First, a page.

Another Dutch manufacturer, Secure-Marine BV, created the Secure-Ship collapsible electric fence. When the fence is set up around a vessel's perimeter, pirates attempting to board will trigger an alarm and floodlights, and receive a non-lethal 8-joule shock — not enough to kill them, but enough to hurt them.
Other products include an anti-traction gel developed for military use by San Antonio-based Southwest Research Institute and repurposed for maritime use that can be sprayed onto vertical surfaces as a last-ditch defense against boarding.
Measures in the classroom
In addition to employing new technologies, fleet owners are recognizing the value of training crew for the possibility of an attack. Capt. Jerry Pannell, director of member training and officer development at the Dania Beach, Fla.-based STAR Center, said anti-piracy training typically covers more general vessel security awareness than specific techniques and procedures.
"The next level is people preparing to go on board where they'll face real-time situations and needs,â€ he said. In general, the training looks at duties and responsibilities within onboard procedures, including rigging deterrents and similar techniques to combat piracy.
Maritime IT developer Transas recently introduced an anti-piracy computer training system that presents classroom scenarios using two pirate motherships and four smaller fast boats of varying speeds. Each boat can be displayed in different visual states, ranging from harmless fishermen to aggressive pirates, to mimic an escalating threat level.
"The goal is to help trainees understand what effect their avoidance maneuvers would have, and to practice resolution of potential hostile targets, evasion techniques, communication, making contact and engaging," said Transas's Ralf Lehnert.
The training exercises teach students to detect hostile vessels using common vessel systems like ECDIS, radar and AIS, and through such visual cues as the number of fuel barrels on deck and visible weapons and crew. Trainees practice avoidance and evasion methods like course and speed changes in scenarios based on known behavioral patterns exhibited by pirate vessels. They're also taught to prepare for closing in on and engaging hostile vessels for anti-piracy forces, including the best angle of approach, and course and speed decisions.
The Transas simulator also lets users observe typical attack patterns from the perspective of the pirate vessel to better understand how avoidance maneuvers appear to the enemy, and can provide naval ships and helicopters as escort objects for convoy sailing and communication procedure training.
"Anti-piracy training is all about early reconnaissance and recognition, and then about initiating the countermeasures and best-management practice," said Lehnert. The U.S. Merchant Marine Academy is among the first customers.
Defenses and offenses
More vessels are carrying unarmed security teams, and some are hiring armed details for protection, but for the most part, military forces continue to provide the muscle for rescues. Minnesota-based ReconRobotics Inc. is developing a reconnaissance robot to aid in such operations.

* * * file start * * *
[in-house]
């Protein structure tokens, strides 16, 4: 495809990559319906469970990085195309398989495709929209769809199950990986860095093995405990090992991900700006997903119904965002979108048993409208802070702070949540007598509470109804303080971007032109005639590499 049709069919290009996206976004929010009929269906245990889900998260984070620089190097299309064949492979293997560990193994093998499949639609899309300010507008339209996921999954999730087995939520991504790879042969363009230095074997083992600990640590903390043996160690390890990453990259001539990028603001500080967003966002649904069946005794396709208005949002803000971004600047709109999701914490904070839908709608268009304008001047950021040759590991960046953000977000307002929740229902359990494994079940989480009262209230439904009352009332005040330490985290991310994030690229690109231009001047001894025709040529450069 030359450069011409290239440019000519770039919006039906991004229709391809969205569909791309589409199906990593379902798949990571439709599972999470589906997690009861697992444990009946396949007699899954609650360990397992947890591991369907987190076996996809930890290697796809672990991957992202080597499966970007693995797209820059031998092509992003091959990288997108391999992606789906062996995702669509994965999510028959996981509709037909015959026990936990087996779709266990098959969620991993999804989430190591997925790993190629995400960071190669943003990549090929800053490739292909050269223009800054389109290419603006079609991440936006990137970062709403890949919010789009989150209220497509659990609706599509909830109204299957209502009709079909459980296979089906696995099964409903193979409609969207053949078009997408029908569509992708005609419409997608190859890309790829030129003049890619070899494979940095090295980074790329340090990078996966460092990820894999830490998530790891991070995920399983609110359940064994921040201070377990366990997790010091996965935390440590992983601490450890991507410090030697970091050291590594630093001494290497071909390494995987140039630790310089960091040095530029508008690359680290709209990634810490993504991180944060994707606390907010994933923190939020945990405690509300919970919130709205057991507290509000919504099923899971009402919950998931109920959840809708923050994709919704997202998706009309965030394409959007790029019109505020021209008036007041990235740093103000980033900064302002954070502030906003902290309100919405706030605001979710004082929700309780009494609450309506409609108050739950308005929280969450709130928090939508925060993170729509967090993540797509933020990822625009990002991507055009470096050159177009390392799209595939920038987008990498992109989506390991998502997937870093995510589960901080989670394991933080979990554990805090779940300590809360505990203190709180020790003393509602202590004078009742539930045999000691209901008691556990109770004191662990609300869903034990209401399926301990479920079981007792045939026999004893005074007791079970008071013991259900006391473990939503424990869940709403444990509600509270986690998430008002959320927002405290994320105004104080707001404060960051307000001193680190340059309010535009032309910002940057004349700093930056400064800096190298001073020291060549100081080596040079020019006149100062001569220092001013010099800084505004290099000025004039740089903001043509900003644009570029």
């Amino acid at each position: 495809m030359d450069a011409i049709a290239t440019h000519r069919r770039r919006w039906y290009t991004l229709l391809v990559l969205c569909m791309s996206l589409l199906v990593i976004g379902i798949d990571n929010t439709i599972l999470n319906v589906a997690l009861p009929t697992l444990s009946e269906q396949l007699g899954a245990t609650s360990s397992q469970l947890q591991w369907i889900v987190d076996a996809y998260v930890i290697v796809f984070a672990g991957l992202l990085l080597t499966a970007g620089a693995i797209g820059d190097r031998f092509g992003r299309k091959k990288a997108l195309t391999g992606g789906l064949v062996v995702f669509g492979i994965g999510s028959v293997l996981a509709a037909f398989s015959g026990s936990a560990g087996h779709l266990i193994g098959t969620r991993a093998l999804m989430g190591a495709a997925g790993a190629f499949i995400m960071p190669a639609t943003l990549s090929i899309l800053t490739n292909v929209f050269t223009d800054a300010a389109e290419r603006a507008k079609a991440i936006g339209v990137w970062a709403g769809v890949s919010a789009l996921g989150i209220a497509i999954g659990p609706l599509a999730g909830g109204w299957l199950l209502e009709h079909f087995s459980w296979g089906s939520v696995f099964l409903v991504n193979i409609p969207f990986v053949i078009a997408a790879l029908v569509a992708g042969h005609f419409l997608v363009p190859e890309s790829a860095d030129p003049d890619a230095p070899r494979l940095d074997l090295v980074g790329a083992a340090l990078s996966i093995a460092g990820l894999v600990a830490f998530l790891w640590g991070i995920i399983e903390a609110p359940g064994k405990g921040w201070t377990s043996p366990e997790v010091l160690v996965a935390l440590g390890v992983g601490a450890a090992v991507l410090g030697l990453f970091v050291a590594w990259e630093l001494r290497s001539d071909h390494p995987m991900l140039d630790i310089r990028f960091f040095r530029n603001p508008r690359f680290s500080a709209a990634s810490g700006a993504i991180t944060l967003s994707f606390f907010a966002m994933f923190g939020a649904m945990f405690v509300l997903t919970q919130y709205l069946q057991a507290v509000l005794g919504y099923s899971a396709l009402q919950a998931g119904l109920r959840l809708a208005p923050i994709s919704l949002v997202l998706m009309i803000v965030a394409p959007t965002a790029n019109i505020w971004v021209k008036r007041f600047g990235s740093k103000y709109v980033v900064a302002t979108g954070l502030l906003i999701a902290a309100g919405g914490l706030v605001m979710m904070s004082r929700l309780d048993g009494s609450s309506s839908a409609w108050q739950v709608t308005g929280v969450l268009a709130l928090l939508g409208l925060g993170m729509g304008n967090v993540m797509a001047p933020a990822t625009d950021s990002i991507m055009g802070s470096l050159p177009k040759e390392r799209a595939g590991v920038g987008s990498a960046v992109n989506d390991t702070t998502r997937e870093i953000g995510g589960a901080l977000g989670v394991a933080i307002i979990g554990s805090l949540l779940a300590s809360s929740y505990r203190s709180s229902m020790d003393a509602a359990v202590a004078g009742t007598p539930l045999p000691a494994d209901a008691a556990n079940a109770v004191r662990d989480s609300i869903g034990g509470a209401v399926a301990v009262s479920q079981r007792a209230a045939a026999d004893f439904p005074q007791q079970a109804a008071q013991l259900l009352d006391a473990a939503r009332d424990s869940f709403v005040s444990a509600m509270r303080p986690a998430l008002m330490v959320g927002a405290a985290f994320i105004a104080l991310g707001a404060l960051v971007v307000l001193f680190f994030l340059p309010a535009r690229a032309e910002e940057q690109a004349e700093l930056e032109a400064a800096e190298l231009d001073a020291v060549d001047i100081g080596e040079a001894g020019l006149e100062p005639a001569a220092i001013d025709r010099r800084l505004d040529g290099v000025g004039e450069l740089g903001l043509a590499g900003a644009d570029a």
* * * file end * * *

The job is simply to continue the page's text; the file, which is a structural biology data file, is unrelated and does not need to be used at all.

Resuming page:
The tiny, one-pound robot has magnetized wheels that enable it to climb up and over the hull of a ship. Equipped with infrared optics that provide clear night vision, it can be ejected up to 120 feet from a larger robot in a "marsupial" system. This approach provides a means for armed forces responding to piracy incidents to investigate a situation without risking human life.
Alan Bignall, the company's president and CEO, said the system might eventually include other payloads and sensors to increase its versatility and â€œexpand its mission profile."
As piracy has moved into the global spotlight, the maritime industry has begun to adapt its best-management practices to include deterrence methods as well as appropriate actions for when deterrence fails, including preparing for hostage situations and establishing safe rooms on board vessels.
Bob Gauvin, the U.S. Coast Guard's executive director of piracy policy, said it's important for vessels to follow such practices as well as the protocols outlined in their security plans. The Coast Guard recommends preventive and defensive techniques over offensive measures, as well as citadel procedures, or getting the crew to a safe room and rendering the vessel useless to pirates.
NATO and individual countries have increased naval patrols in high-risk areas. Save Our Seafarers has called on private citizens to encourage their governments to better address the dangers of piracy in the hopes that "people power" will move nations to commit more military ships and be more aggressive in apprehending pirates for punishment. The group is also pushing authorities to trace and prosecute the organizers and financiers behind the pirates.
By November 2011, there had been 389 attacks worldwide, and 39 hijackings — 219 incidents and 26 of the hijackings in Somalia alone — with 13 vessels and 249 hostages still being held, according to the latest figures from the International Maritime Bureau's Piracy Reporting Centre. Fifteen people had been killed. By the same point in 2010, there were 324 attacks, with 37 vessels hijacked and 639 hostages taken.
There's no doubt that the number of incidents is still dangerously high, which means the threat is not disappearing. But as the maritime industry begins responding, so do manufacturers, and there have never been more options for keeping crews and cargoes safe.